Wednesday, April 10, 2013

Poor Argos

The rhetoric of images
Continues to torment me.
A long time ago, I knew

An emphatic professor
Who would bellow at students
"Be concrete, God damn it!"

Pushing the heels of his hands
Into his own eyes in frustration,
As if miming grisly old Oedipus.

I was young then. I stared hard
At everything and didn't expect
I could ever be caught far off guard.

I wondered. Was the sin of mellifluous
Or even slangy abstraction so great
As to make for despairing self-mutilation?

Then I ran into the poets.
Not the antique, oratorical poets
Whose flourishes could go on forever

Without any phrase homelier
Or more easily visualized
Then some allusion to a goddess.

No, I spotted the Imagists,
All long gone into the ground,
Canonized or forgotten themselves

Now, metamorphosed except, somehow,
Even now, even when one eschews
The minor tyrannies of parseable

Intent, one still feels one must chew
The scenery a bit, like a salad,
In deference to their healthful crudités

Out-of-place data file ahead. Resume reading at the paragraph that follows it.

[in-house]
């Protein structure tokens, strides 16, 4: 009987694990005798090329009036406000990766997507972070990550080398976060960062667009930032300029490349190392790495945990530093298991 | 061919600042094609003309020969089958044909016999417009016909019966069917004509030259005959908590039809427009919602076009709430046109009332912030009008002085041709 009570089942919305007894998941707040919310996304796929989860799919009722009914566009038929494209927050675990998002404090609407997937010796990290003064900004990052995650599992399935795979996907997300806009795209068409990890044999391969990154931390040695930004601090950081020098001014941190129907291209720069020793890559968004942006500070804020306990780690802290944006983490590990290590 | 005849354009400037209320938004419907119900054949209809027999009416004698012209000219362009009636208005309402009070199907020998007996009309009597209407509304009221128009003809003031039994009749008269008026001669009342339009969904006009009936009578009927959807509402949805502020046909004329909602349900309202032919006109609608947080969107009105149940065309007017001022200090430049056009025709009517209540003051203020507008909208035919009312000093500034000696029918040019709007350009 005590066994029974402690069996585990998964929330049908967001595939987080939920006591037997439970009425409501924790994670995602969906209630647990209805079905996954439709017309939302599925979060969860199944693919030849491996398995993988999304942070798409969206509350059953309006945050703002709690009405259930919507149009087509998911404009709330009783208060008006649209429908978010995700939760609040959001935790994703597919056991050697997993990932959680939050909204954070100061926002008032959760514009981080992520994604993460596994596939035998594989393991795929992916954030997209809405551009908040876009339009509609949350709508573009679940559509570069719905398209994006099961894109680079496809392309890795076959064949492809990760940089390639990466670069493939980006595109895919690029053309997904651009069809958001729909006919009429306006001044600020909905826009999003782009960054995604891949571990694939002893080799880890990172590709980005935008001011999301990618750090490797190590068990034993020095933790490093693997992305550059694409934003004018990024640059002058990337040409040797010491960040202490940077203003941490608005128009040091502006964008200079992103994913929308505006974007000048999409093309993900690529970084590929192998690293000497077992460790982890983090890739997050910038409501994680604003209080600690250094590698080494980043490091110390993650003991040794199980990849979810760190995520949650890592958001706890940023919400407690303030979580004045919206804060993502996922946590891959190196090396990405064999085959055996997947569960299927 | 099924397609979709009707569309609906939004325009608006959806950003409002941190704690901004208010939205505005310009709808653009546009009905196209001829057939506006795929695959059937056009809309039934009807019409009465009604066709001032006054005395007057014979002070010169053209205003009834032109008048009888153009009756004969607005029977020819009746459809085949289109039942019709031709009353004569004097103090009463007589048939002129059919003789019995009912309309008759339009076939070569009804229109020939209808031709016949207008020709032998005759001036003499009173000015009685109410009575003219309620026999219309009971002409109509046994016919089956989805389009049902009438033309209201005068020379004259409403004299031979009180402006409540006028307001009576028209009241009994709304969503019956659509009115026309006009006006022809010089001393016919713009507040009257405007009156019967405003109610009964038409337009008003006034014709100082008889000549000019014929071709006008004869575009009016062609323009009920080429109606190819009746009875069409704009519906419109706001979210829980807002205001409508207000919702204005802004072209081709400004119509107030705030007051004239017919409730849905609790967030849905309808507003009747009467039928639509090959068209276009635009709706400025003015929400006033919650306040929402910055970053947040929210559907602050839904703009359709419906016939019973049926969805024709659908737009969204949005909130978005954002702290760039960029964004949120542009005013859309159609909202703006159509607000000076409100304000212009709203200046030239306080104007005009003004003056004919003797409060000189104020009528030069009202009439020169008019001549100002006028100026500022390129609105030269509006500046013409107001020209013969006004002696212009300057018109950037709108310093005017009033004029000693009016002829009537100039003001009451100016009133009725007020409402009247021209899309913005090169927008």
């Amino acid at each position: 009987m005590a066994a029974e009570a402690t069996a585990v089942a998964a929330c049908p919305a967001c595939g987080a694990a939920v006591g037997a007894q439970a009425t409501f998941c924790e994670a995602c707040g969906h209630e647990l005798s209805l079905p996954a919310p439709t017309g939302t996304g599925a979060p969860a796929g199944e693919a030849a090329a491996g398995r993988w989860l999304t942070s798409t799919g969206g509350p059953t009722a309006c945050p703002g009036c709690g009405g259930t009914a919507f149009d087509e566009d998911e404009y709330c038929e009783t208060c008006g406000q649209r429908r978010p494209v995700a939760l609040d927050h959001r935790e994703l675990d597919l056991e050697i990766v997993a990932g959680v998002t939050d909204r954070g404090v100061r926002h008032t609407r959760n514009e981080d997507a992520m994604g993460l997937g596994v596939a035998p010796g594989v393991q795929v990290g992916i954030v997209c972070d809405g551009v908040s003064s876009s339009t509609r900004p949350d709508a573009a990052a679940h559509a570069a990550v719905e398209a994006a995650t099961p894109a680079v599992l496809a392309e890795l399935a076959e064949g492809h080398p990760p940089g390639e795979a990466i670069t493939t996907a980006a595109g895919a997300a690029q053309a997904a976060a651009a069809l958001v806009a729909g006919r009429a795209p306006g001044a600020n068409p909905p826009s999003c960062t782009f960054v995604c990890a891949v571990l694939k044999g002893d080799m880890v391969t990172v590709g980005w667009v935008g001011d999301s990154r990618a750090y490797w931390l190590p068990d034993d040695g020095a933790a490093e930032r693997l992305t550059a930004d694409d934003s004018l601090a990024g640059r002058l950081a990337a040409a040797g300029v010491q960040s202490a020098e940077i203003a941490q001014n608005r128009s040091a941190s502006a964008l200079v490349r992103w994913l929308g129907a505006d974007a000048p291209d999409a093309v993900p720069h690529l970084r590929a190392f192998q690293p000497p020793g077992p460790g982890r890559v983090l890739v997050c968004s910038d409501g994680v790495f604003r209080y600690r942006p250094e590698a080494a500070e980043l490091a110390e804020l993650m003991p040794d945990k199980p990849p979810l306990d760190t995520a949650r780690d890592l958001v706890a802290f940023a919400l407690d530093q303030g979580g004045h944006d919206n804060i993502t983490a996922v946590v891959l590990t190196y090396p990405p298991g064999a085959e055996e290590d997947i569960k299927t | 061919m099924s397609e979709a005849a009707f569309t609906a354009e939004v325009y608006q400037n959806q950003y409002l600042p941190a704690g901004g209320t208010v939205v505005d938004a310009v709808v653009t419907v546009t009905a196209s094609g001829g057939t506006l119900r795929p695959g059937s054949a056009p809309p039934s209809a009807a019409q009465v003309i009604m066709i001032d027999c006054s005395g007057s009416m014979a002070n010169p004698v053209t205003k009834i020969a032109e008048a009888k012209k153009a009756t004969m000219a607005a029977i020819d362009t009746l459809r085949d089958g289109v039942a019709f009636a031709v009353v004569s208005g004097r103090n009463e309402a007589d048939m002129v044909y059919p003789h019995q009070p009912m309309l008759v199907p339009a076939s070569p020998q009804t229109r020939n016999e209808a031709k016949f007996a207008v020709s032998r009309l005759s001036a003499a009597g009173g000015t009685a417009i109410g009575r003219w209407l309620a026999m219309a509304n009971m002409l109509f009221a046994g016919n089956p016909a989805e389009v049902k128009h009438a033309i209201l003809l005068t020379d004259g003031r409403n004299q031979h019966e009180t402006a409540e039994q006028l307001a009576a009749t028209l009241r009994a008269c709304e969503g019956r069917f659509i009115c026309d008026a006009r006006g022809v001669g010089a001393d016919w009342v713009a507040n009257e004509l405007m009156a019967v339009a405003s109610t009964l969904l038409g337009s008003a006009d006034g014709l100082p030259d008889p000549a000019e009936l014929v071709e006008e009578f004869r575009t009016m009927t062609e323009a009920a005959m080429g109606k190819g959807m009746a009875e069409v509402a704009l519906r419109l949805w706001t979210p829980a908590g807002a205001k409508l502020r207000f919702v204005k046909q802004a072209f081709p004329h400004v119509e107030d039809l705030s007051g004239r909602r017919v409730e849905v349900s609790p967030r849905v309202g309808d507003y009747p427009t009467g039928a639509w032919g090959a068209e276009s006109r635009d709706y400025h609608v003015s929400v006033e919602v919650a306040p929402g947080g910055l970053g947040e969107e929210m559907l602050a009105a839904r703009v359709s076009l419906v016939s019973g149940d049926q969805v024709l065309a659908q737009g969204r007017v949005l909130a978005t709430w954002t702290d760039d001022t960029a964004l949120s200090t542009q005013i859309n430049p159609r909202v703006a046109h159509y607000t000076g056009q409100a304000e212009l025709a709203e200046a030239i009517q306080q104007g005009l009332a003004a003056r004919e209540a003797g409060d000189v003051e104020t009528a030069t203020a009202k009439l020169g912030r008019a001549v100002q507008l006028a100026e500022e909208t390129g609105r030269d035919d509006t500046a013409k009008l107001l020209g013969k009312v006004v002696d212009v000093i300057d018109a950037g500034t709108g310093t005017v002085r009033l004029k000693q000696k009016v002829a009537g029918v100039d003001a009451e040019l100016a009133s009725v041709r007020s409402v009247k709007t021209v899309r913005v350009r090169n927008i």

Of concrete reference, or else
One hasn't really kept watch.
I like vivid images as much as any

Reader, especially the surprises,
Sights linked by strange conceits,
No matter how personal or impersonal,

How arcane, radical, quicksilver
Tricky, musical, or message-delivering
The poem as a whole pretends to be.

I'm not immune to looking sharp.
I don't dislike dreams served bright
Blue and wide as eyes. There's verse

In the misleading appearances
Of describable things--this moony,
Sorrowful, heifer-white hill wrapped

For a cold spring under wretched,
Barely budded blankets of scrub
On her hunched shoulders, the grey

Pointillism of my night watchman's
Thoughts dissected, the distraction
Of a light, late flurry disguising

The knife of the ice that slips below
The fanned-out, feathery pale leaves
At my moonlit feet. But I hate the concrete.

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